Descriptive and inferential statistics were extracted from the papers reviewed. De novo statistical analyses were conducted using IBM SPSS version 24.0 (IBM, Armonk, NY, USA). An independent samples t -test was used to compare mean FOF prevalence values between studies that used single questions compared to those that used the FES to measure FOF. This analysis was two-tailed with significance set at p < .05.
A total of 439 articles related to FOF in older adults were identified. Fifty-six were selected by at least one reviewer for full-text review. Agreement on the title and abstract screening was 97.7%. The four articles with discordant results were excluded after discussion. An additional five were excluded at the full-text review stage and one was excluded during data extraction. Forty-six articles were retained for data extraction and synthesis (Table 1). Figure 1 shows a flow diagram of the selection process.
Overview of Study Characteristicsa
FIGURE 1 Flow diagram of article selection process
The majority of studies (30/46, 65.2%) used a cross-sectional study design. Longitudinal study designs (14/46, 30.4%) were the next most common approach. These longitudinal studies ranged from one(20) to 10 years(21) in duration. Two systematic reviews (4.3%) were also included.(22,23)
Included studies took place in whole or in part within 20 countries/regions and four continents (Asia, Europe, and both North and South America). The specific locations (listed alphabetically) and the number of studies that took place in each were: Albania (3), Brazil (8), Canada (4), Colombia (3), Europe (2), Germany (1), Hong Kong (1), Ireland (3), Israel (2), Netherlands (1), Norway (1), Portugal (1), Serbia (1), South Korea (6), Spain (2), Sweden (1), Taiwan (2), United Kingdom (1), USA (7), and Vietnam (1). Five studies included participants from multiple countries/regions.(11,13,24–26) The two systematic reviews(22,23) included articles from multiple countries. FOF was commonly found in older populations across the world. In studies that used a single question for detection, its prevalence ranged from 25.89% (SD 10.08) in studies done in Europe to 45.68% (SD 23.34) for those performed in Asia (p = .097).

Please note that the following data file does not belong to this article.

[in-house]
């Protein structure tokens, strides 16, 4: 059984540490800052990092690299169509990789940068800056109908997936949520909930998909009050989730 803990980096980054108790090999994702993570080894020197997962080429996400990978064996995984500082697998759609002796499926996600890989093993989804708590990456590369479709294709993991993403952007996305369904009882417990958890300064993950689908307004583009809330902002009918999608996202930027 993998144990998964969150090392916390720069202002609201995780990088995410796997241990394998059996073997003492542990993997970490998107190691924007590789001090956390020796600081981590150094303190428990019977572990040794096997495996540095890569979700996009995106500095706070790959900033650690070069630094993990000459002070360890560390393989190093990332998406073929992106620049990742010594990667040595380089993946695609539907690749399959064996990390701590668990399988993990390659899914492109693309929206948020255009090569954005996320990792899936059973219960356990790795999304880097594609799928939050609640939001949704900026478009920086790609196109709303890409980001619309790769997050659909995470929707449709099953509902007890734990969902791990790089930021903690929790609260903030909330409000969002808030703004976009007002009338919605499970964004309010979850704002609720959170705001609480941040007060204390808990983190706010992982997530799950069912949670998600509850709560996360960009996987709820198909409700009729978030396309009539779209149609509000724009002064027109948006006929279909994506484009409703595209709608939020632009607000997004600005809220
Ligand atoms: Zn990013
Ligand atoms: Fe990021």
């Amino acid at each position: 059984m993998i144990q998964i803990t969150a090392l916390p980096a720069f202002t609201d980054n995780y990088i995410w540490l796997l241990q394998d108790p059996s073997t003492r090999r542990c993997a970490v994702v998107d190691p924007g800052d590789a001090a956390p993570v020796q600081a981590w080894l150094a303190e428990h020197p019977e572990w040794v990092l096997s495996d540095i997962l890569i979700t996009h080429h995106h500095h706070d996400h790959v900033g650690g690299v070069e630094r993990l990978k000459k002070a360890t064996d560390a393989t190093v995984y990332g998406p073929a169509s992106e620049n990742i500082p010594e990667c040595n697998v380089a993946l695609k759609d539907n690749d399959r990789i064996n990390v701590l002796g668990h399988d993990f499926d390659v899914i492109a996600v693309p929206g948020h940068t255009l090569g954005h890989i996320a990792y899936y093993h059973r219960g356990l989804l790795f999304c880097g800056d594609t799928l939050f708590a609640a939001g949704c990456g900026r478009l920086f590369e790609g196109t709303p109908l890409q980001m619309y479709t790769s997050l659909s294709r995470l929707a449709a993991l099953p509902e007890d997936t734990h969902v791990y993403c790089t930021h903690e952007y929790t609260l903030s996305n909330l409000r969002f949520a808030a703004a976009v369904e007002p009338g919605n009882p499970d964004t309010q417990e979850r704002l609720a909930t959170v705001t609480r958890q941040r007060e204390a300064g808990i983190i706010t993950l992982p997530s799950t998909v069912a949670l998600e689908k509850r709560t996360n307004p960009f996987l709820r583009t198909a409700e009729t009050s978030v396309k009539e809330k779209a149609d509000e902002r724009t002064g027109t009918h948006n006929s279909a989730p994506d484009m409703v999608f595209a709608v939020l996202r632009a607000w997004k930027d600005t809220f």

The 44 primary studies reviewed included a total of 124,841 participants. Sample sizes for these 44 studies ranged from 98 to 22,533 with a mean (SD) value of 3,448 (5643.8). When categorized by size, 10 studies had < 250 participants, 12 had 250–1,000, and 22 had > 1,000 participants. Both systematic reviews(22,23) included data from over 1,000 participants.
An overall mean age could not be calculated as the required information was not provided in seven studies.(9,26–32) Categorized by the mean age of participants, three of the studies predominately included participants aged 60–65, six with those aged 65–70, 16 with participants aged 70–75, 11 with those 75–80, and three with participants > 80.
Most studies (38/46, 82.6%) had predominantly (>50%) female participants, with three studies(33,34,38) including only women. Six studies(8,14,21,28,36,38) had predominantly male participants. Two studies(22,25) did not report on the overall sex proportions of participants. The influence of gender identity or role was not examined.
Most primary studies (29/44, 65.9%) used a single question, which varied in wording and/or scoring, to detect FOF. Nineteen studies used the wording “Are you afraid of falling?”, while others specified a time period (e.g., “Have you worried about falling in the last four months?”) or environment (e.g., “I am worried about falling when I walk in my neighborhood”). Ten of the studies that used a single question scored FOF on a Likert scale (e.g., never, rarely, sometimes, or often). Five studies(27,34,35,36,37) asked about avoiding certain behaviours/activities as a result of FOF, and one inquired about perceived consequences of falling that could contribute to FOF.(40)